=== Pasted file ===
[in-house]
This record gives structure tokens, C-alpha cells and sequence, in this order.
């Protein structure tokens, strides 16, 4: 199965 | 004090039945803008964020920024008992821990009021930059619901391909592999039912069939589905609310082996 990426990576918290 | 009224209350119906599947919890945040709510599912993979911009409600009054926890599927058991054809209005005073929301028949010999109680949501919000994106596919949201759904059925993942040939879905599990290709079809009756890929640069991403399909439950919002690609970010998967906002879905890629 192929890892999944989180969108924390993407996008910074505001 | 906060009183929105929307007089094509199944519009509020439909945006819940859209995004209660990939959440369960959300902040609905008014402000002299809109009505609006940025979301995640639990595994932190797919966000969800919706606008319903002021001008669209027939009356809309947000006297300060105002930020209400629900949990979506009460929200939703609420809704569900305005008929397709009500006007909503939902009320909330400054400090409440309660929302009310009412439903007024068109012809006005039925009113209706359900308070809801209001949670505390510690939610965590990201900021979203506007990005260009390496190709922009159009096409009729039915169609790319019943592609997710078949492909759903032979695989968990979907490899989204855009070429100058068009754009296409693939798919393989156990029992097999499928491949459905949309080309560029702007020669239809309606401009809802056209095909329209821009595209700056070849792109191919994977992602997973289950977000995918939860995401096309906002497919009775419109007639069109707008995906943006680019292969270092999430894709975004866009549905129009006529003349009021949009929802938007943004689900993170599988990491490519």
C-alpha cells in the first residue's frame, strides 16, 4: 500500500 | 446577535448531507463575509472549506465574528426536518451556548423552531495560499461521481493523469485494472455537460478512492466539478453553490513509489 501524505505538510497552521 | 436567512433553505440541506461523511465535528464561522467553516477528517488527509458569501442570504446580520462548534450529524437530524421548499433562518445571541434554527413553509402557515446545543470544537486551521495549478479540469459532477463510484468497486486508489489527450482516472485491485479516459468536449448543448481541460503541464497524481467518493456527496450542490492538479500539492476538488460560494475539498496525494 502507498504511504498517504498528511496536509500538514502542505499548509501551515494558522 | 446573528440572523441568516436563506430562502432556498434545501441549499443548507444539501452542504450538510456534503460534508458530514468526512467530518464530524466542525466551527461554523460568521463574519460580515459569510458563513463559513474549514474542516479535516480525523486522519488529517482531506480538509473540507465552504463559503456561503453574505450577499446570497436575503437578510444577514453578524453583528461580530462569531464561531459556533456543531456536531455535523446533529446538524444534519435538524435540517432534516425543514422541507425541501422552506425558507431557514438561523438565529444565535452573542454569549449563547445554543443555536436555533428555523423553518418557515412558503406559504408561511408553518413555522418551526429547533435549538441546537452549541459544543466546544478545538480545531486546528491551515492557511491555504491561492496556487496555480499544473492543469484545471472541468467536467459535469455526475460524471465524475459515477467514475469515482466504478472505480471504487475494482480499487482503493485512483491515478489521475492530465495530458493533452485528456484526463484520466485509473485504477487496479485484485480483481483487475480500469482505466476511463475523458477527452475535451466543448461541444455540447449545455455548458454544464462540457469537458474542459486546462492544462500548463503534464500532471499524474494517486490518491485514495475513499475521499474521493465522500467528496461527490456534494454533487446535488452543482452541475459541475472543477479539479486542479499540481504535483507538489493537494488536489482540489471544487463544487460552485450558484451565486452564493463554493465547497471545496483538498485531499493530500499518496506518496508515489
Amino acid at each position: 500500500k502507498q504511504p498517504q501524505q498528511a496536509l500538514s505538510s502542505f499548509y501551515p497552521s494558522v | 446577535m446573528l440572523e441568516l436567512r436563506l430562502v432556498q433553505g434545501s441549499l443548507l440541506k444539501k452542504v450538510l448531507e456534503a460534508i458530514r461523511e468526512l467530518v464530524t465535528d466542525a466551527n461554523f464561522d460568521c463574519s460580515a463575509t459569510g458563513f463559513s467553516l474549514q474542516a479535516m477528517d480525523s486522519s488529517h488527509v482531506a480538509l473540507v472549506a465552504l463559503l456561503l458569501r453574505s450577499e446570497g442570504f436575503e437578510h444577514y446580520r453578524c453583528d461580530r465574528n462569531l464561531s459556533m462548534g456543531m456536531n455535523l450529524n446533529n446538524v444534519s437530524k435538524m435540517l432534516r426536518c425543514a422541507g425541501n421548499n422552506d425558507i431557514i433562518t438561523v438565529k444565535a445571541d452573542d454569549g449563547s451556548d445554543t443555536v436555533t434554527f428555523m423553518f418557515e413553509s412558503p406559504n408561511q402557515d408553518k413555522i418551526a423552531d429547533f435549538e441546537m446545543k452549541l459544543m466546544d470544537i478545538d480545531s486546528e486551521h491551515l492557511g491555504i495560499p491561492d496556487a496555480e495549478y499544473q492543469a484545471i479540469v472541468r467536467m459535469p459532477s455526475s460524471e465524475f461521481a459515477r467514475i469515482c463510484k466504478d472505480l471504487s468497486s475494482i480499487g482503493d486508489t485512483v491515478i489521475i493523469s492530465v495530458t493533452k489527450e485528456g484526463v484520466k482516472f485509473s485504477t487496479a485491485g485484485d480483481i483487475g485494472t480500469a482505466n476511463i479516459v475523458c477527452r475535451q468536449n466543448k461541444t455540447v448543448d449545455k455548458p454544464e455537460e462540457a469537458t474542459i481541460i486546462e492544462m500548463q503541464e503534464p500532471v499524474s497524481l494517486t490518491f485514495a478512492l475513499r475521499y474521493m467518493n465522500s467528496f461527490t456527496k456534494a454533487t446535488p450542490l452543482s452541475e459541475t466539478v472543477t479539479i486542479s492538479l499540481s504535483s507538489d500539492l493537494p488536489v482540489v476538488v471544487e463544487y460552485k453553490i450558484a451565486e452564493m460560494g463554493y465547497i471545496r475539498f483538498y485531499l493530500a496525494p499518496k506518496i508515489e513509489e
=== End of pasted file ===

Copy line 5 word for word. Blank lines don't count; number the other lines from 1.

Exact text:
Amino acid at each position: 500500500k502507498q504511504p498517504q501524505q498528511a496536509l500538514s505538510s502542505f499548509y501551515p497552521s494558522v | 446577535m446573528l440572523e441568516l436567512r436563506l430562502v432556498q433553505g434545501s441549499l443548507l440541506k444539501k452542504v450538510l448531507e456534503a460534508i458530514r461523511e468526512l467530518v464530524t465535528d466542525a466551527n461554523f464561522d460568521c463574519s460580515a463575509t459569510g458563513f463559513s467553516l474549514q474542516a479535516m477528517d480525523s486522519s488529517h488527509v482531506a480538509l473540507v472549506a465552504l463559503l456561503l458569501r453574505s450577499e446570497g442570504f436575503e437578510h444577514y446580520r453578524c453583528d461580530r465574528n462569531l464561531s459556533m462548534g456543531m456536531n455535523l450529524n446533529n446538524v444534519s437530524k435538524m435540517l432534516r426536518c425543514a422541507g425541501n421548499n422552506d425558507i431557514i433562518t438561523v438565529k444565535a445571541d452573542d454569549g449563547s451556548d445554543t443555536v436555533t434554527f428555523m423553518f418557515e413553509s412558503p406559504n408561511q402557515d408553518k413555522i418551526a423552531d429547533f435549538e441546537m446545543k452549541l459544543m466546544d470544537i478545538d480545531s486546528e486551521h491551515l492557511g491555504i495560499p491561492d496556487a496555480e495549478y499544473q492543469a484545471i479540469v472541468r467536467m459535469p459532477s455526475s460524471e465524475f461521481a459515477r467514475i469515482c463510484k466504478d472505480l471504487s468497486s475494482i480499487g482503493d486508489t485512483v491515478i489521475i493523469s492530465v495530458t493533452k489527450e485528456g484526463v484520466k482516472f485509473s485504477t487496479a485491485g485484485d480483481i483487475g485494472t480500469a482505466n476511463i479516459v475523458c477527452r475535451q468536449n466543448k461541444t455540447v448543448d449545455k455548458p454544464e455537460e462540457a469537458t474542459i481541460i486546462e492544462m500548463q503541464e503534464p500532471v499524474s497524481l494517486t490518491f485514495a478512492l475513499r475521499y474521493m467518493n465522500s467528496f461527490t456527496k456534494a454533487t446535488p450542490l452543482s452541475e459541475t466539478v472543477t479539479i486542479s492538479l499540481s504535483s507538489d500539492l493537494p488536489v482540489v476538488v471544487e463544487y460552485k453553490i450558484a451565486e452564493m460560494g463554493y465547497i471545496r475539498f483538498y485531499l493530500a496525494p499518496k506518496i508515489e513509489e